President Donald Trump's national emergency declaration, which began just a half hour before the market closed, pushed stocks higher Friday, providing at least temporary relief to shares that have been throttled this week on fears of the COVID-19 pandemic.
Trump detailed several measures under the national emergency declaration, including freeing up federal resources that states can access as they respond to the novel coronavirus outbreak. COVID-19 is a disease caused by a new virus that is a member of the coronavirus family and a close cousin to the SARS and MERS viruses that have caused outbreaks in the past. The spread of the disease has prompted governments and companies to cancel tech, business and automotive events around the world.
All major indices and bitcoin were up earlier today on speculation that the Trump administration would declare a national emergency. The Dow Jones Industrial Average had jumped by 1,200 earlier in the day, but fell some 500 points by the afternoon.
The market roared back in the final moments before close as Trump, along with other health officials and the CEOs of private companies, including Target, Walgreens, Walmart and CVS, outlined plans under the emergency declaration.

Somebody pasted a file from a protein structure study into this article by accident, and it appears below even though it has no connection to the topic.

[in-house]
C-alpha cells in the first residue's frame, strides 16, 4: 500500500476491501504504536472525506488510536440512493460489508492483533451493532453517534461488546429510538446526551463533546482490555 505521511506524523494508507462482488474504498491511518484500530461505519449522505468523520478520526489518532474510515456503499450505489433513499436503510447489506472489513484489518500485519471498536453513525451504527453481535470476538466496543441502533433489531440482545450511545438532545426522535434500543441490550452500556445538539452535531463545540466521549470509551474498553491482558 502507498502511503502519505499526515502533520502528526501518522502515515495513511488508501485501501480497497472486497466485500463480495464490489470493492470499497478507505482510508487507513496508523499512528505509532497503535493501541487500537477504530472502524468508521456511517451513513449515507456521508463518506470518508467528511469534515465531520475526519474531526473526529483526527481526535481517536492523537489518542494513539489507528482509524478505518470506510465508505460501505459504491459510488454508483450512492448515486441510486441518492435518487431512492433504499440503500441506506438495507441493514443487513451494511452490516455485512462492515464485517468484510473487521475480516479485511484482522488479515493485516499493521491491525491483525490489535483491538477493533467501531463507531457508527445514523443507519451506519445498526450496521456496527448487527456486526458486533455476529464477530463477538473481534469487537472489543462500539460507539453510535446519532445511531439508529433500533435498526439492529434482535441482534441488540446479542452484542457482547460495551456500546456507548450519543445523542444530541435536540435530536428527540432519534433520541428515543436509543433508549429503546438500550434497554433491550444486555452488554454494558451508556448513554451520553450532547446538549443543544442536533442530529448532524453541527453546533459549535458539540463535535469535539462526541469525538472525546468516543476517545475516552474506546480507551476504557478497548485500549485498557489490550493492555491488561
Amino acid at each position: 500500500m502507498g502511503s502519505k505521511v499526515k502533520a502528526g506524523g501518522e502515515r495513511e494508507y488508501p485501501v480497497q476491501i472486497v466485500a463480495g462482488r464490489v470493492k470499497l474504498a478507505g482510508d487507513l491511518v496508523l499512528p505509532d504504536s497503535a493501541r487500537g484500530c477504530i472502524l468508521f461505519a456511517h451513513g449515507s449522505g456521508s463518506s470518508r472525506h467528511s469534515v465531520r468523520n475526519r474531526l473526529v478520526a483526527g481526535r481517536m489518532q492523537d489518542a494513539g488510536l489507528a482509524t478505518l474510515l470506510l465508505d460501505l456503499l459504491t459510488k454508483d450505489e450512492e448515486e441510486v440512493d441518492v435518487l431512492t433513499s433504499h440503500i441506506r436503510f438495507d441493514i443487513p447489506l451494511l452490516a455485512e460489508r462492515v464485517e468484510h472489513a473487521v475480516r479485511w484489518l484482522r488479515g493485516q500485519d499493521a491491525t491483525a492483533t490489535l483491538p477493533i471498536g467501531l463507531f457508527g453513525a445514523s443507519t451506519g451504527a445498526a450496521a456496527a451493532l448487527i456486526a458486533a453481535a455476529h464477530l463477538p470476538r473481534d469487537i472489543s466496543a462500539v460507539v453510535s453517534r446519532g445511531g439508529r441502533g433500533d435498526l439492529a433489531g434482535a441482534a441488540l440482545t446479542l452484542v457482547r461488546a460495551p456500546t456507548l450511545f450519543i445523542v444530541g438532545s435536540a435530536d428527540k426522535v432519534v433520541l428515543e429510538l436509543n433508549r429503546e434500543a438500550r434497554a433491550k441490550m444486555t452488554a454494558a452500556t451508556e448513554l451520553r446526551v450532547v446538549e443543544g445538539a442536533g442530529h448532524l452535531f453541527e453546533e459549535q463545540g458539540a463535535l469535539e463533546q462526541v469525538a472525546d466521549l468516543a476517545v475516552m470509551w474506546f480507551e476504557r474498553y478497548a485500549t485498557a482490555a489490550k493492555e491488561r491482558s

In spite of the bump, stock markets sustained one of their worst weeks in recent history. Stocks yesterday recorded their worst day in over 30 years.
At the close, markets were up:
The Dow Jones was up 1,980, or 9.4%, to 23,182 at the close
The Nasdaq was up 673 points, or 9.35%, to 7,874.23 at the close
The S&P 500 was up 230 points, or 9.2%, to 2,711.02 at the close
Companies that were mentioned during the president's address saw shares rise in line with the major indices, and in some cases out-pacing them.
During his address in the Rose Garden at the White House, Trump praised the work being done by corporations like Roche, which has developed a diagnostic tool that can more quickly identify infections. Roche shares rose 13% to close at $40.30.
Shares of Alphabet, the parent company of Google, also spiked more than 9% to close at $1,214.27. Trump announced during his address that Google will be bringing a new pre-screening website online that anyone can access to check their symptoms and be directed to testing locations around the country.
Shares of Walmart, Target, CVS and Walgreens were all higher. The companies are partnering with the federal government's plan to open drive-thru testing sites for COVID-19. Walmart shares closed 9.66% higher, at $114.10; Target shares closed more than 9% higher, at $101.02; and Walgreens was up 12.6%, to close at $46.19.